Rotten hackers feast on mouldy Java flaws

Updates don't remove the elderly versions...

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Most enterprise networks are riddled with vulnerable Java installations, according to a new study whose release coincides with the discovery of another 0-day Java flaw.

Less than one per cent of organisations are running the latest version of Java, according to a study by security software firm Bit9. The most frequently encountered version of Java running on endpoints is version 6 update 20, found on 9 per cent of systems and subject to 96 high-severity vulnerabilities.

The average enterprise has more than 50 versions of Java installed across its PCs and servers, while five per cent of those enterprises have more than 100 versions of Java installed.

This creates a smorgasbord of mouldy vulnerabilities for hackers to feast upon. At least part of the reason for this sorry state of affairs is that the Java installation and update process often does not remove older versions of the widely used technology.

Most endpoints have multiple versions of Java installed, which means hackers can fairly easily determine what versions of Java an enterprise is running before targeting the oldest, most vulnerable versions. Eighty-two per cent of the endpoints analysed by Bit9 were running version 6 series of Java, which has the most known vulnerabilities of any version of Java.

All these factors make Java a hacker and cyberspy favourite or the "endpoint technology most targeted by cyber attacks," as Bit 9 puts it.

Bit9's study, put together in a report entitled Java Vulnerabilities: Write Once, Pwn Anywhere, is based on an analysis of Java deployment statistics on approximately 1 million endpoints at hundreds of enterprises worldwide.

Oracle only recently revamped the Java update process so that older versions were purged. But these changes have done nothing by themselves to address legacy or orphaned Java installations, some of which date back to the dawn of personal computing, according to Bit9. In trying to minimise compatibility problems, a legacy of insecurity has been created.

“For the past 15 years or so, IT administrators have been under the misconception that updating Java would address its security issues,” explained Harry Sverdlove, Bit9's chief technology officer. “They have been told that to improve security, they should continuously and aggressively deploy Java updates on all of their endpoints. Unfortunately, updating is not the same as upgrading.

"Until very recently, those updates have failed to deliver the promised security upgrade because they have not removed older, highly vulnerable versions of Java they were intended to replace. As a result, most organisations have multiple versions of Java on their endpoints, including some that were released at the same time as Windows 95,” he added.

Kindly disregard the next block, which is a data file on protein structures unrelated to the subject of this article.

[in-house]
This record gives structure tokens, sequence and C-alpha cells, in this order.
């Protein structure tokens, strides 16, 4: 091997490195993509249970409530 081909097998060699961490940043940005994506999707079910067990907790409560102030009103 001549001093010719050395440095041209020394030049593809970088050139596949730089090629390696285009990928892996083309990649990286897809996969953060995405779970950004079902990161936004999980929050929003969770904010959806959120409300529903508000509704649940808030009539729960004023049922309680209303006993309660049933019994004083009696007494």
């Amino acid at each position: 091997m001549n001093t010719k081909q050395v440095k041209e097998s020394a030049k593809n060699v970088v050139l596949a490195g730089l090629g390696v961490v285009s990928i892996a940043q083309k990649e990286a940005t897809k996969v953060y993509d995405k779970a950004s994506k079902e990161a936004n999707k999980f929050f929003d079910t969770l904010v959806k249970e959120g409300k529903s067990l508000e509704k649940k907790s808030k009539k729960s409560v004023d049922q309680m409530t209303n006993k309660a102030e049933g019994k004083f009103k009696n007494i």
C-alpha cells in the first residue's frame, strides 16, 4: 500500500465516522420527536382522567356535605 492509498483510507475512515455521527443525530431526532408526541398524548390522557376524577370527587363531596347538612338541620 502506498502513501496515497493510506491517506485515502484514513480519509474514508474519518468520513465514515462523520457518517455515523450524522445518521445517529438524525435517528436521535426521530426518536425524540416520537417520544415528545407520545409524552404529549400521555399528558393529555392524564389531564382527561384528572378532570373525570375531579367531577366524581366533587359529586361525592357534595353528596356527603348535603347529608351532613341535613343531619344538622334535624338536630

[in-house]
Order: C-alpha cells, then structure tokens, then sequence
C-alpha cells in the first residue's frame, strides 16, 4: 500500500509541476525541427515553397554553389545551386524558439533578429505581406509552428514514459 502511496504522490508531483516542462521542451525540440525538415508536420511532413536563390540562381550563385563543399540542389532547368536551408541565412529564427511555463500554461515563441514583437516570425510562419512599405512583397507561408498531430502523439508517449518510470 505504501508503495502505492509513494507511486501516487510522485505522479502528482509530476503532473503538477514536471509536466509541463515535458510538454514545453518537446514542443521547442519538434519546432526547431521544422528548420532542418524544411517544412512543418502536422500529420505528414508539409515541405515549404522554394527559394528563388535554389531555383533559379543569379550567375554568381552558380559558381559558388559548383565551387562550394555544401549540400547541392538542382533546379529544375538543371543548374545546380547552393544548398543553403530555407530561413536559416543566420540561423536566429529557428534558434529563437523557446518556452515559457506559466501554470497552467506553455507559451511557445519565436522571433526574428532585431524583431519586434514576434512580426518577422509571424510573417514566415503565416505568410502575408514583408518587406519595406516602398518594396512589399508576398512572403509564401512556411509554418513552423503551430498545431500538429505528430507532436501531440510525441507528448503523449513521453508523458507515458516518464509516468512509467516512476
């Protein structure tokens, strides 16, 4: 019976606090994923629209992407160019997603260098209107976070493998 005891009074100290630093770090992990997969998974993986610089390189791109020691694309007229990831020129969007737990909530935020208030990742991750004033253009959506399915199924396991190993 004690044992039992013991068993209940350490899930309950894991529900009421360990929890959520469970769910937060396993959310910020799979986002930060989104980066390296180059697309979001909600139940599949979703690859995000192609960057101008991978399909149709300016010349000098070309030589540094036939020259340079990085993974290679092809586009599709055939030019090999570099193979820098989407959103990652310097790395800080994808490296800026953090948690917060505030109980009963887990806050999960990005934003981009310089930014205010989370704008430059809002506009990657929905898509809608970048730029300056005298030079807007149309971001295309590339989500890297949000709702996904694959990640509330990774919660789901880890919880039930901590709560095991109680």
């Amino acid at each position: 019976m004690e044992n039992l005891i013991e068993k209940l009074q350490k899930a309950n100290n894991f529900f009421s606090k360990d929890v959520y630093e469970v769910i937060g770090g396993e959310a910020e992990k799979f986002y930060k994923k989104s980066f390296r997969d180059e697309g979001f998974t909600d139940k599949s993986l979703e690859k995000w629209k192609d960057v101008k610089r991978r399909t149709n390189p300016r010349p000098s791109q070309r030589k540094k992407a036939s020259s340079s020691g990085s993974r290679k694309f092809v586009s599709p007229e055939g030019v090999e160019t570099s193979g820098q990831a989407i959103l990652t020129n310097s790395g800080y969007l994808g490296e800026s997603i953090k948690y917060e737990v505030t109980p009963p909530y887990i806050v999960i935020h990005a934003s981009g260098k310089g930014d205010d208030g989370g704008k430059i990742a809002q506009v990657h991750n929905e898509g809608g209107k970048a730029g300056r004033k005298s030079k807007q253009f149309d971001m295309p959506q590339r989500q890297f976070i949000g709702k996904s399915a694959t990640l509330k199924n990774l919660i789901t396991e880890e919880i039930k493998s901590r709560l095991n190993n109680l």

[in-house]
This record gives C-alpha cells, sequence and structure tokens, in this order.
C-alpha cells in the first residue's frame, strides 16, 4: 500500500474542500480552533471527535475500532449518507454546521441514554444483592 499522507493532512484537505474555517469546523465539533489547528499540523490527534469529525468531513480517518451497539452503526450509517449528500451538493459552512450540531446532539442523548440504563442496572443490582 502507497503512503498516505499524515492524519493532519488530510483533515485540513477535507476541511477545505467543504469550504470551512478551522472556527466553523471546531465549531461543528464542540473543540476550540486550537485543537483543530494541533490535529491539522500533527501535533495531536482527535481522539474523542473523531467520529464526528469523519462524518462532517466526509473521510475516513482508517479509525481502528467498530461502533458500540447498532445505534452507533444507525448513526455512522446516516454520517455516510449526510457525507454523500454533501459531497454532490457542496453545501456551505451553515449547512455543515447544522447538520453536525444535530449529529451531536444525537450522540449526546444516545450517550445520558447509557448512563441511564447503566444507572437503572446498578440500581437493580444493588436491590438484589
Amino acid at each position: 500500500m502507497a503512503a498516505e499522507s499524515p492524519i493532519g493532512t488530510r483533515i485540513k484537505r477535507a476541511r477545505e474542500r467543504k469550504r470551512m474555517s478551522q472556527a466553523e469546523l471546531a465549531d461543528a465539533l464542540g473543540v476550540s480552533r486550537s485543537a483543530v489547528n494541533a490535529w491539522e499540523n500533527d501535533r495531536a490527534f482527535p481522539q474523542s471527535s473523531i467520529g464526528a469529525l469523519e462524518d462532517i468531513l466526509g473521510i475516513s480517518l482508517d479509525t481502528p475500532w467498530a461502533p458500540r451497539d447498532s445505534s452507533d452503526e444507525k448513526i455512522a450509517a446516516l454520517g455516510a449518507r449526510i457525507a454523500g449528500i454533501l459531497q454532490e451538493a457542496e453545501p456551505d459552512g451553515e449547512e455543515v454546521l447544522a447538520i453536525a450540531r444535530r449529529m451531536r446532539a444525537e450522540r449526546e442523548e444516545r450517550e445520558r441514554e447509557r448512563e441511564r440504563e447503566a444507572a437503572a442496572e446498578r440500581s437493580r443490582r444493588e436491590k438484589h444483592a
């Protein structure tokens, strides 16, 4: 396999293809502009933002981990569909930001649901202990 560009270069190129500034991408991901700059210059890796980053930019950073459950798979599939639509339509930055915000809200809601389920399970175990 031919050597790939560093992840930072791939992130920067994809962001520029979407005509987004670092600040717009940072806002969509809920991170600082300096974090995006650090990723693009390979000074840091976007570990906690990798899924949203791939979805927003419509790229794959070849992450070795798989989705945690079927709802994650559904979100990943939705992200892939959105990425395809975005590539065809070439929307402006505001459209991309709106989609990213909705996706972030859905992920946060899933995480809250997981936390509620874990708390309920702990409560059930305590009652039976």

Sorting out the mess involves picking up the cyber-security equivalent of an emergency audit. Enterprises should first evaluate how many versions of Java are running before deciding whether these older versions are needed for valid business reasons and, in particular, whether Java should be running in browsers.

Several security firms routinely advise consumers and business to disable Java browser add-ons, which are seldom needed to surf the 'net but sometimes needed for internet applications. Users can then use security technologies from the likes of Bit9 and others to enforce these policy decisions.

A video featuring Bit9 CTO Harry Sverdlove discussing the Java problem can be found here.

Groundhog 0-day

Separately‎‎, Poland-based security research outfit Security Exploration claim to have unearthed a flaw that bypasses the security sandbox on Java 7, exposing host systems to malicious attacks. Adam Gowdiak, chief exec and founder of Security Explorations, explained the flaw in a post on a Full Disclosure mailing list.

Security Explorations has created proof-of-concept exploit code PoC exploit code that does the business against Java SE 7 Update 25 and earlier. The vulnerability arises because of flaws in Reflection API (application programming interface), a technology that debuted in Java 7 SE and which has been the font of earlier security problems involving the latest version of the frequently abused software technology.

The upshot is that the latest version of Java can be attacked by types of attack that are more than 10 years old, according to Gowdiak, who slammed Oracle for permitting a through-route to such a well-known attack, which he argues should have been straightforward to defend against.

"If Oracle had any Software Security Assurance procedures adopted for Java SE, most of simple Reflection API flaws along with a known, 10+ years old attack should have been eliminated prior to Java SE 7 release. This didn't happen, thus it is reasonable to assume that Oracle's security policies and procedures are either not worth much or their implementation is far from perfect."

Gowdiak's find means the Java zero-day counter was reset on Thursday, yet again. Oracle is yet to respond to Gowdiak's discovery, so it's unclear if and when a fix might become available. The security giant last released a batch of Java updates in June (details here) and the next scheduled update is not due until October. ®

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